It was the week of the tsunami. It is _the_ topic of discussion at every social gathering at Chennai and every new anecdote from the disaster carries excellent conversational value. I have read about myths and fables evolving over generations, but here I am participating in the making of a giant myth, colored by the collective imagination of a society that has always loved the dramatic. All these anecdotes – they may be true to the core, or blown out of proportion, or created from void by some imaginative mind – are the little threads that make the fabric of this new myth.
My tryst with it started as early as 8 am on 26th December when the tsunami was still on its way to the Indian coast. There was a phone call from a friend who was visiting Bangalore – “I just heard that there was a huge earthquake at Chennai, is that true? Are you safe?”. It usually takes a lot of violent shaking from my wife before I wake up from sleep, so I am not the best earthquake detector in the world. But my grandma should have known – she wakes up at every movement that she perceives, and that includes some supernatural vibrations that I cannot even comprehend. I consulted her and told my wife who was on the phone – “Chennai is the same as it was when she left, though it may be sad that she is coming back ”.
Then it just started coming in waves – the entire Chennai is getting washed out, ten thousand people died in the Marina beach, all structures are washed away. It took a quick visit to the deserted beach to confirm that this was not really true – most of the concrete structures were still there, with some damage. It was the huts and small tenements of fishermen that were affected the most, and they just got washed away, carrying so many people with them. They were unprepared to handle the tsunami that came in with no warning, but the the large number of casualties had a lot to do with the poor state of their dwellings too.
On 27th, the government got into the act too. There was this new tsunami warning that got people into real panic mode. The office was rife with rumors – you know, the new tsunami has just struck, this time it is huge and the water has come inland for three kilometers, entire Triplicane area is flooded – it just came on and on till I started to get worried about the safety of my grandma and son who were at my house three kilometers far from the beach. I called home, and grandma was worried – “come home son, people are saying that water came as far as Taramani and Velachery, we may need to leave”. Fortunately, the admin at HCL did a great job to talk to the concerned officials and confirm that there was no ‘new’ tsunami, only a swelling in the sea.
The newspapers did their bit to bring stories from afar – tales of how some tribes in Thailand survived by the foreknowledge they got from their myths, of how a little British girl saved hundreds of people after she remembered the symptoms of a tsunami from her geography class and alerted them, and so on. We will hear more in the days to come.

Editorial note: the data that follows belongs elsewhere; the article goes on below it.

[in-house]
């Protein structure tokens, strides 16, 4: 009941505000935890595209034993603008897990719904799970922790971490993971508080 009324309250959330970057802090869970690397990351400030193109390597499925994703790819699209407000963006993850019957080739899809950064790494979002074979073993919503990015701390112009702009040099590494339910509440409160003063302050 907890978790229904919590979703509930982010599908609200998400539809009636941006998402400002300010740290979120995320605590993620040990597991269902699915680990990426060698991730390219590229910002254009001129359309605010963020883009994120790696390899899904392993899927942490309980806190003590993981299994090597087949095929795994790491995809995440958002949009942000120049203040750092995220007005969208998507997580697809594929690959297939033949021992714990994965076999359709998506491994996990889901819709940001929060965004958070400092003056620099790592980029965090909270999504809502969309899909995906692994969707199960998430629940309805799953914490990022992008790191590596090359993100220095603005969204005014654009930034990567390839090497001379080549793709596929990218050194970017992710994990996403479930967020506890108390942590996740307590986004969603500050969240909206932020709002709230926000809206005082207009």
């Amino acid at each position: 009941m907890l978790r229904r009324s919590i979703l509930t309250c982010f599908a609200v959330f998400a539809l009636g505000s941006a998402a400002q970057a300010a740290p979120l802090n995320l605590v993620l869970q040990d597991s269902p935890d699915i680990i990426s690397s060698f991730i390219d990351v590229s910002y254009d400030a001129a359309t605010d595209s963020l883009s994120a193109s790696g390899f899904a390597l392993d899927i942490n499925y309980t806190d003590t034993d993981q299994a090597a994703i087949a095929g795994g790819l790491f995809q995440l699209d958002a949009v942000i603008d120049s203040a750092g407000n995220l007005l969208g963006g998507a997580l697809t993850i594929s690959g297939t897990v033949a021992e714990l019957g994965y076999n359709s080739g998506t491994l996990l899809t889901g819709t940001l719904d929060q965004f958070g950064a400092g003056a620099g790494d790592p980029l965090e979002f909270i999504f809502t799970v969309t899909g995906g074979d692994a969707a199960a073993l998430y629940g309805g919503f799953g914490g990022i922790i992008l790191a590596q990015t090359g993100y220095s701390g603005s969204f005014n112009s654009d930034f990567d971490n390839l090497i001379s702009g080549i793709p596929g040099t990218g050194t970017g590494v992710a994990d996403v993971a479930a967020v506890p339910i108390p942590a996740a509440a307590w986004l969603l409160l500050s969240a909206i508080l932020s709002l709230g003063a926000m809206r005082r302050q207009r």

There was this one from grandma about some people going to beach to scavenge stuff that got washed ashore, and then selling them at dirt cheap prices. There were good bargains to be made, she heard. Before I made up my mind on believing that, my wife came up with a better one. “You know what happened in Kerala, they were looting the houses of people that abandoned their houses when the tsuami struck. Worse, some people even spread rumors about a second tsunami so that they could loot the abandoned houses”. Ah, the cruelty of man – another cliche of the ‘n’th degree!.
There was also the one that came in between after Karunanidhi got hospitalized with a back pain. The rumor was that he was in serious condition, and that mob was getting violent in some places. I never really understood the reason for the mob to get violent, but I was thankful – Nisha came back from office earlier, a welcome break for us.
I grew up hearing grandmothers’ tales of the flood of ’99. (It actually happened in 1921-22 in Kerala, and the ’99 refers to the year in the Malayalam calendar). Those were tales of endless destruction – no description of any disaster that I ever read, no disaster movie that I ever saw came close to the scale of what they painted. It does not really matter to me that my grandmothers were perhaps less than 5 years old when it really happened, it does not matter that it never appears on the world disaster map.
Perhaps, generations to come will carry the tales of this tsunami in their mind, as the epitome of destruction. I should not really be bothered by the half-truths – I have to be glad that I am a participant the making of a myth.
“The thing about a myth is not whether it is true or not, nor whether it should be true, but that it is somehow truer than truth itself” – from Schindler’s Ark (Thomas Keneally).